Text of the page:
CLEAN WATER TIPS
YOUR RIVER. YOUR IMPACT.
One person CAN make a difference.
Polystyrene foam is littered more than any other waste product—despite it being only 1 percent of all waste, it makes up 10 to 40 percent of litter found in streams. Read on to learn why polystyrene foam is harmful to our health and why we should be embracing the trend to ban it in our communities.
Polystyrene foam not only poses a threat to human health, but can also be harmful to the environment. Foam is lightweight and is easily blown by wind or washed away by rain into water sources. It is also very brittle, and can break into small pieces that are easy for animals to eat. Animals that live on or near areas where polystyrene foam is found in water sources or on the ground could be harmed if they consume the foam particles.
Polystyrene is slow to degrade, and if disposed of improperly, the foam can leach chemicals into the environment harming water sources.
It leaches into food and drink.
Especially when paired with liquid and heat, a Styrofoam container’s toxins (like benzene and styrene) seep into the contents. But even with cold or dry food, contact with Styrofoam is unhealthy. A huge portion of our food contains styrene contamination.
It’s in the air and on your skin.
The most common route of exposure to these harmful chemicals is simply inhalation. You also get exposure each time you touch it, since the chemicals can seep into your body through your skin.
Just like with oil, there are spills.
Its industry ranks the 5th largest creator of toxic wastes in the USA. That includes liquid and solid wastes. Styrene- and benzene-related illnesses occur in much higher concentrations at spill sites. What’s worse, the full effects of exposure to spillage are still unknown.
Even in the landfill, it’s not safe.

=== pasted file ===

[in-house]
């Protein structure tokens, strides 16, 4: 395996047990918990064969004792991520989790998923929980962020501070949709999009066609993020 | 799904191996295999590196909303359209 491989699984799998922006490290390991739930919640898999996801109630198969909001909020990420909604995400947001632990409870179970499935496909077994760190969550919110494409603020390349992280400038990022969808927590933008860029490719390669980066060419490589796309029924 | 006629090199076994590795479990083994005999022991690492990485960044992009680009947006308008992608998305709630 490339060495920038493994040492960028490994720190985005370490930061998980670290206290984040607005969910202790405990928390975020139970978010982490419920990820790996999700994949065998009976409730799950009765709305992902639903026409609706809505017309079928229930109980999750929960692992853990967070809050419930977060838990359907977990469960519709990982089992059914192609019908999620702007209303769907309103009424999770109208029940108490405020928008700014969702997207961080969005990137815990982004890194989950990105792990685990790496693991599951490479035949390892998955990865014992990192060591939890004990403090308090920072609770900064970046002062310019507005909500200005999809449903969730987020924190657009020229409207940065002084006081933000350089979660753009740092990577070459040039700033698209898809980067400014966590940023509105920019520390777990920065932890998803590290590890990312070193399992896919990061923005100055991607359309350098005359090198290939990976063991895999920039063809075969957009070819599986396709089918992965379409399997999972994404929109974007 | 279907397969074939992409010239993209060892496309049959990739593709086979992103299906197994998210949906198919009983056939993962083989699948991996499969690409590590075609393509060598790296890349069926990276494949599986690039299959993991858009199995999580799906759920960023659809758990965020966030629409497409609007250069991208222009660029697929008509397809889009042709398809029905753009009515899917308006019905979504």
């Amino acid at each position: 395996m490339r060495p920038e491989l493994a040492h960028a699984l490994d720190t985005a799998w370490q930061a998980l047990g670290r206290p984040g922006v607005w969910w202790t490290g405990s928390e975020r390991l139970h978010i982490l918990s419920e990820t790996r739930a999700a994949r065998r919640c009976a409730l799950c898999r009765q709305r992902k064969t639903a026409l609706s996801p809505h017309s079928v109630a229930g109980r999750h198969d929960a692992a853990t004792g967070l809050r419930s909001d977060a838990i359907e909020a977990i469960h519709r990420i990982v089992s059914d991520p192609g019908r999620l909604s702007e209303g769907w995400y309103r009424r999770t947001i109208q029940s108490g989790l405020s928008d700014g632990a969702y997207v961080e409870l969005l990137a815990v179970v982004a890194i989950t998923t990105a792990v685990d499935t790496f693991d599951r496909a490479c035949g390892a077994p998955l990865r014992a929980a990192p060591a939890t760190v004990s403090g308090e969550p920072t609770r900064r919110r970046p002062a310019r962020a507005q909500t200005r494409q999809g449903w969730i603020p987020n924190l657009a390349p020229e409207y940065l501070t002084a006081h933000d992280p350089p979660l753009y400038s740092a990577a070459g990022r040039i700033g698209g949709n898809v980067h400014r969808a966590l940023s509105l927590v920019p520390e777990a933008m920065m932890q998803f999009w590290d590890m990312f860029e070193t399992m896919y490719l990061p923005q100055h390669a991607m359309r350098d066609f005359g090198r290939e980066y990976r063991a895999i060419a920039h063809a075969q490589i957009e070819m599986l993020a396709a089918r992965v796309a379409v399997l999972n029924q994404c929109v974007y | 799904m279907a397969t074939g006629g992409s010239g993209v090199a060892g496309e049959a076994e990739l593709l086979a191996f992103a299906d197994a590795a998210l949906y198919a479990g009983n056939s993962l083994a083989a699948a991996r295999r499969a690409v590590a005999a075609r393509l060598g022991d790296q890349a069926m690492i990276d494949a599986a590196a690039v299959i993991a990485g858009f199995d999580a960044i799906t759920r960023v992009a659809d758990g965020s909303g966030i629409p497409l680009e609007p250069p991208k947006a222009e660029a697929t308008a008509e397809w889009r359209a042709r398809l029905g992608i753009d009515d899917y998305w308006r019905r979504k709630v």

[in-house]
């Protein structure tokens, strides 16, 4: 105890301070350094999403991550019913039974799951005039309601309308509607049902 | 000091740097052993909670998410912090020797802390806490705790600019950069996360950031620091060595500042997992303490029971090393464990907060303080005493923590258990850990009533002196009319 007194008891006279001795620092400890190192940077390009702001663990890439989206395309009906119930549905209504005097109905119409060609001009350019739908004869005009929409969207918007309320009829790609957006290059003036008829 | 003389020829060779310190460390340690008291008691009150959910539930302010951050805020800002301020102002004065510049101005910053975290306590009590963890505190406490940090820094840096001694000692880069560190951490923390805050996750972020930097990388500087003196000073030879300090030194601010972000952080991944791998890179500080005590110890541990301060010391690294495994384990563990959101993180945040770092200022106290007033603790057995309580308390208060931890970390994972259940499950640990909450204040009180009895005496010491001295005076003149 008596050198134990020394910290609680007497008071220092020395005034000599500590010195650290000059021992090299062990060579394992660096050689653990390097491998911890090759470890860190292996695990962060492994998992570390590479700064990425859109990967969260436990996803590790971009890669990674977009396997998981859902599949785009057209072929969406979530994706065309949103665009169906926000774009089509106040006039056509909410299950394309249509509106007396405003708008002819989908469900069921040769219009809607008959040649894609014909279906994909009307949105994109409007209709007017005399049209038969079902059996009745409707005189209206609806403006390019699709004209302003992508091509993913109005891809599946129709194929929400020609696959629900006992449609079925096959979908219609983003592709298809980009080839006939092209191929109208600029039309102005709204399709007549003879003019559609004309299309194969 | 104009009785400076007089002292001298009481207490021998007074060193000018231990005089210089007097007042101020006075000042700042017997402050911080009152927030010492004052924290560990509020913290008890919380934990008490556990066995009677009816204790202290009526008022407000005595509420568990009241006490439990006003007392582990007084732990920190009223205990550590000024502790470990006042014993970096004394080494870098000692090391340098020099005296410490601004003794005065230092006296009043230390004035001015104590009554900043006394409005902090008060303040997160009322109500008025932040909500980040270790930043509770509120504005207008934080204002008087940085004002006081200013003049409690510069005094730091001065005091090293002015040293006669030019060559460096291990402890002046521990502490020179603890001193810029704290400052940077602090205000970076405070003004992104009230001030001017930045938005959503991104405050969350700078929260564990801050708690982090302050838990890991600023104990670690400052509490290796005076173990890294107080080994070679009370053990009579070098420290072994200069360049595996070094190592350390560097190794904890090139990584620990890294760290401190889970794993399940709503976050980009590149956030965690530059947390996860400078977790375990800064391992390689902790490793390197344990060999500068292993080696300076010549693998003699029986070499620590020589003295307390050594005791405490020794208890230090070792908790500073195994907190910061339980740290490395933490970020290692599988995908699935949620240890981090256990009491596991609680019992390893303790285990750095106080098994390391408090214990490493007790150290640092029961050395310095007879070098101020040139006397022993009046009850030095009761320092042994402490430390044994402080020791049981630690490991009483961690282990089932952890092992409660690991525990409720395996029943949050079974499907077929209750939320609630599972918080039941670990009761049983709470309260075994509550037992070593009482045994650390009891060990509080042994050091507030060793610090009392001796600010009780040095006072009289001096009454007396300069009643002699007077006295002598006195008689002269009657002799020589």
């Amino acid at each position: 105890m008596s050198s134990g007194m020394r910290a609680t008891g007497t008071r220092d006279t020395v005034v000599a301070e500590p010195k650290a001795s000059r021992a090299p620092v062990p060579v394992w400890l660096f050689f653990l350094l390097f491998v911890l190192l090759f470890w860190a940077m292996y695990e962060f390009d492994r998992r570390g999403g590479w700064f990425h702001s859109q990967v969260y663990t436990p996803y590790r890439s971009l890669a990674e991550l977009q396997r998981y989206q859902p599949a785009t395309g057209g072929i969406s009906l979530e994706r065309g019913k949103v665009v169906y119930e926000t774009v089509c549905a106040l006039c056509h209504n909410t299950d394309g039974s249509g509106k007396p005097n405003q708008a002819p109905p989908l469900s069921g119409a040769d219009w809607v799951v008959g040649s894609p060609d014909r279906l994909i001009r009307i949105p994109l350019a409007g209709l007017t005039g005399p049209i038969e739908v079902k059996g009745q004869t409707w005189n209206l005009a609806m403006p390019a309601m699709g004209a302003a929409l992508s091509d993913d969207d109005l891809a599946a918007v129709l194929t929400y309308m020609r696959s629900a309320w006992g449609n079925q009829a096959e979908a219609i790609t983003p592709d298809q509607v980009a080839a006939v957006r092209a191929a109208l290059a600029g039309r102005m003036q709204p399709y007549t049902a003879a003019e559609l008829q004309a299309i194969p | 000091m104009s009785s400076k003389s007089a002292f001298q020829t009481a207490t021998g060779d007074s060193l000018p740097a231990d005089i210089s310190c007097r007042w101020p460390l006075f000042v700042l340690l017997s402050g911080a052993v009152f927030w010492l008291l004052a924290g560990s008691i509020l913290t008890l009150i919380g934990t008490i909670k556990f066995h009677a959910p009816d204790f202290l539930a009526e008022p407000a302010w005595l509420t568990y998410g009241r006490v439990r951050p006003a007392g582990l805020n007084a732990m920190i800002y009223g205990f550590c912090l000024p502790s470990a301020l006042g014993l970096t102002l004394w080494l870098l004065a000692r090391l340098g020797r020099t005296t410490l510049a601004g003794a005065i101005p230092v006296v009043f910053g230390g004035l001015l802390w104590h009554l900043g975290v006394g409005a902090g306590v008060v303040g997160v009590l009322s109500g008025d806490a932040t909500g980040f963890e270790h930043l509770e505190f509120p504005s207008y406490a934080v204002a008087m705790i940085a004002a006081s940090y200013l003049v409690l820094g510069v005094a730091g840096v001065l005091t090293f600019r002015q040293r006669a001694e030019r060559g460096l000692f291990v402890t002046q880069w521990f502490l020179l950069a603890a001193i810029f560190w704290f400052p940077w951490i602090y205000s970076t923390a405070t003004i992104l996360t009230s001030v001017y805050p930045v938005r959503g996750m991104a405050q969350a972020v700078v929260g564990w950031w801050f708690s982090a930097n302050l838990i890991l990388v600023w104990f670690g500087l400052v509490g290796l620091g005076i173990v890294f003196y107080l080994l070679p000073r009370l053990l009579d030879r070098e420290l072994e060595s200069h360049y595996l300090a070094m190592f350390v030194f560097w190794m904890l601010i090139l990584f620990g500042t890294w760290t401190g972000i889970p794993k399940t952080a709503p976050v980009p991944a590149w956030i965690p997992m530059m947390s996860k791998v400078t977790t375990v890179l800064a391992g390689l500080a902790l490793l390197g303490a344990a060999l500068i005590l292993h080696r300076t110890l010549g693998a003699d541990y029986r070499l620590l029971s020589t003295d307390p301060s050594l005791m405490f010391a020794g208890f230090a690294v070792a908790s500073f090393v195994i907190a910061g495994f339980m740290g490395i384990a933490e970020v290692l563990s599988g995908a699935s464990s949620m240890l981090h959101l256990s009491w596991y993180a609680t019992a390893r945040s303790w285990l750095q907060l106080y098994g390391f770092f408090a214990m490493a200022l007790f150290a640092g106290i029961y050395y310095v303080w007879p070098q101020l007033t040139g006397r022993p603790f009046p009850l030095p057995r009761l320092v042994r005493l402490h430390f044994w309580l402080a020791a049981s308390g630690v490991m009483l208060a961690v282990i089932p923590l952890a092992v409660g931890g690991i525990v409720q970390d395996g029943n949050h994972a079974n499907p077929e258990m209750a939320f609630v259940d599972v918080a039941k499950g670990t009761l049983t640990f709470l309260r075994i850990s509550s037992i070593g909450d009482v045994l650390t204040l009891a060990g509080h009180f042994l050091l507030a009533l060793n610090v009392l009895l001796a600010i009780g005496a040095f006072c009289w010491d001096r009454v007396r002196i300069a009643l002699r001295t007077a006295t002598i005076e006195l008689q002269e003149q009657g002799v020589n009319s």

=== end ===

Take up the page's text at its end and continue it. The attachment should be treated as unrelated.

According to the EPA, as styrene leaches from landfills into our drinking water, it causes liver, kidney, or circulatory system problems. Minorities and people living in poverty are more likely to live near landfills and factories, and are disproportionately affected.
What are acceptable alternatives?
Instead of polystyrene foam, food can be served on compostable plates that are made of plant-based materials. Safer materials include recycled paper and bamboo products and reusable utensils made from corn or potato-based plastics. Store food or drink in glass containers rather than plastic jars and bottles.
Unfortunately, many brands of disposable dinnerware contain chemicals beyond styrene that can harm our health including BPA-a hormone disruptor, dioxins-linked to infertility, and phthalates-linked to breast cancer. If possible it is preferable to use reusable dinnerware.
Information from: Information link: https://greendiningalliance.org/2015/10/8-reasons-to-ban-styro-foam/
WHAT IS LITTER?
Litter is defined by Tennessee law as perishable animal and vegetable waste, garbage, perishable and nonperishable solid waste and tobacco products.
TENNESSEE LITTER LAWS